From 1968 to 1972, photographer Nick Hedges toured the country for Shelter. His work galvanised politicians – and now the charity wants to find out what happened to those he portrayed.
At first glance they seem to be the survivors of a besieged city. Standing in front of decrepit buildings that tower over streets absent of cars, they cut abject figures. Children in ragged clothes play on wasteland; a mother and her teenage daughter huddle in their home, a cellar lit by just one light bulb; a father in a dank living room festooned with broken furniture holds his toddler son close to his chest.
But these people have not been bombed into submission. They are not experiencing the horrors of the second world war. They are living in Britain in the swinging 60s, an era that the then prime minister, Harold Wilson, famously promised would deliver material improvements for all, thanks to the “white heat of technology”.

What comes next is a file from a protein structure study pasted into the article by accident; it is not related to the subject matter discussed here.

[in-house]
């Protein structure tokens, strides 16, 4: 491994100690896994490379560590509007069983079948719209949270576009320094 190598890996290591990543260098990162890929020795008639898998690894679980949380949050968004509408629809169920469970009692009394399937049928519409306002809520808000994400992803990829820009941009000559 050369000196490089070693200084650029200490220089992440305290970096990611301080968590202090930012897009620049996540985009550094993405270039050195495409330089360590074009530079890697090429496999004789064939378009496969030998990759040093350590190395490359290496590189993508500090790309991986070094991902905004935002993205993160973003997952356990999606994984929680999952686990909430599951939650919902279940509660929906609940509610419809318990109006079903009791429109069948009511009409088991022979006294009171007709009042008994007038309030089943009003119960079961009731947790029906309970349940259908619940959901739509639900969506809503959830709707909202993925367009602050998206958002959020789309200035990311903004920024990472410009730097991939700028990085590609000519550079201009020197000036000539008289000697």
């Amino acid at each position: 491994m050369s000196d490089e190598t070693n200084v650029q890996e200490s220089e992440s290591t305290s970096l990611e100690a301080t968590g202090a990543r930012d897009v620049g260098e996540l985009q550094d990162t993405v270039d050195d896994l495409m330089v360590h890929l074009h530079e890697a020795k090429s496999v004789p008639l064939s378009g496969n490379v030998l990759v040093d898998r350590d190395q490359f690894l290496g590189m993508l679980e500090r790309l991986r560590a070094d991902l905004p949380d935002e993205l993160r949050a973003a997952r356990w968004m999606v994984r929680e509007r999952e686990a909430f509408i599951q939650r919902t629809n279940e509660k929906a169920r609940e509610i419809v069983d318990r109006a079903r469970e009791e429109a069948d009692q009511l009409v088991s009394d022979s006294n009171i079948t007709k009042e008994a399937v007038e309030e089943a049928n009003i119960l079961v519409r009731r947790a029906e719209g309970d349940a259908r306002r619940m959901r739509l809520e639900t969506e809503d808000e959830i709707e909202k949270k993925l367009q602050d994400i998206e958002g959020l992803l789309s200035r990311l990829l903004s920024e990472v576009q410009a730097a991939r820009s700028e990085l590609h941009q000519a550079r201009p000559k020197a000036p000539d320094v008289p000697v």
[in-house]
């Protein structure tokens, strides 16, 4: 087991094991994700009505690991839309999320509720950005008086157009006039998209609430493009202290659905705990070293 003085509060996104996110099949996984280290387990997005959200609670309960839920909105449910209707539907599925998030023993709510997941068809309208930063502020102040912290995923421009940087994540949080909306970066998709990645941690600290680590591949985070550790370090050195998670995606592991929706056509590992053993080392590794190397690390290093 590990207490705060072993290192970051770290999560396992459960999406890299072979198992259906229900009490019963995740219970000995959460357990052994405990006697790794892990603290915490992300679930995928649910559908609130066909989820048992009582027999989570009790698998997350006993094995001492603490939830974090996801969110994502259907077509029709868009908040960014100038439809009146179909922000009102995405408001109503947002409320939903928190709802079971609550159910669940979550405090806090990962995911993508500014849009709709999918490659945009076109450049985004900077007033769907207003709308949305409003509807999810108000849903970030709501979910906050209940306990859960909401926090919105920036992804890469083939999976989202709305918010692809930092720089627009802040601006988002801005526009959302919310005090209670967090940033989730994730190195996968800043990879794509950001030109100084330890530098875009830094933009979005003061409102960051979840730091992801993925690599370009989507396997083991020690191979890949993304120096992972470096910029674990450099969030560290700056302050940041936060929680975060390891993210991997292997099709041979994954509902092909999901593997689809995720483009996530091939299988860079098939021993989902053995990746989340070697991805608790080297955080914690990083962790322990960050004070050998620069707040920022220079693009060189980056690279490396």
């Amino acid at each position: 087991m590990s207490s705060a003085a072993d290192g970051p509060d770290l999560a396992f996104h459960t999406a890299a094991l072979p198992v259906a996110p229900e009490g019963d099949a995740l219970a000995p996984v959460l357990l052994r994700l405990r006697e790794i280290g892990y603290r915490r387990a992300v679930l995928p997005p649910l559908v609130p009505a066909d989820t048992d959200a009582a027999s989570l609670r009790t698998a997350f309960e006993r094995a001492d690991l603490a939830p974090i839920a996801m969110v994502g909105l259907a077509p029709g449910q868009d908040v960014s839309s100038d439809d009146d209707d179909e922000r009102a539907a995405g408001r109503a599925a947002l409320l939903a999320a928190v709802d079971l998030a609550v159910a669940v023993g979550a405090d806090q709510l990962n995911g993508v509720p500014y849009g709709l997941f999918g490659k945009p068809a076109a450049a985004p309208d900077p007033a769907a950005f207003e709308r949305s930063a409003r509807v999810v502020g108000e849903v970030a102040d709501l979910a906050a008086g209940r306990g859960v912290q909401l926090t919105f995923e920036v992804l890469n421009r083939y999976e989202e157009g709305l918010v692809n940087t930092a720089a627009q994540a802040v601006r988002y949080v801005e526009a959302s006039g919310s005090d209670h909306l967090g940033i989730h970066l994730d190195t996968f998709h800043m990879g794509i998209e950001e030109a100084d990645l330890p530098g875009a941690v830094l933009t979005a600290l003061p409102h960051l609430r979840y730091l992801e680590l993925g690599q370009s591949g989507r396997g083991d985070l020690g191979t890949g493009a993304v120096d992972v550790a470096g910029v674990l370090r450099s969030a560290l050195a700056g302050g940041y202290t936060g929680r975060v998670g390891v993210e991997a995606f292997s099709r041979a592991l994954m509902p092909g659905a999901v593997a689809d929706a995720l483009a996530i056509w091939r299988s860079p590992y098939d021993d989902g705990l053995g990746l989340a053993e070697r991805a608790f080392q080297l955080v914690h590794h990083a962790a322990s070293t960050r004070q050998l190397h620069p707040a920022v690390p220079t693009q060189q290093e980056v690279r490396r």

They are the inhabitants of Britain’s slums whose desperate plight, captured by the photographer, Nick Hedges, for the housing charity Shelter, helped alert the public to the woeful living conditions many people were enduring in the country’s neglected inner cities.
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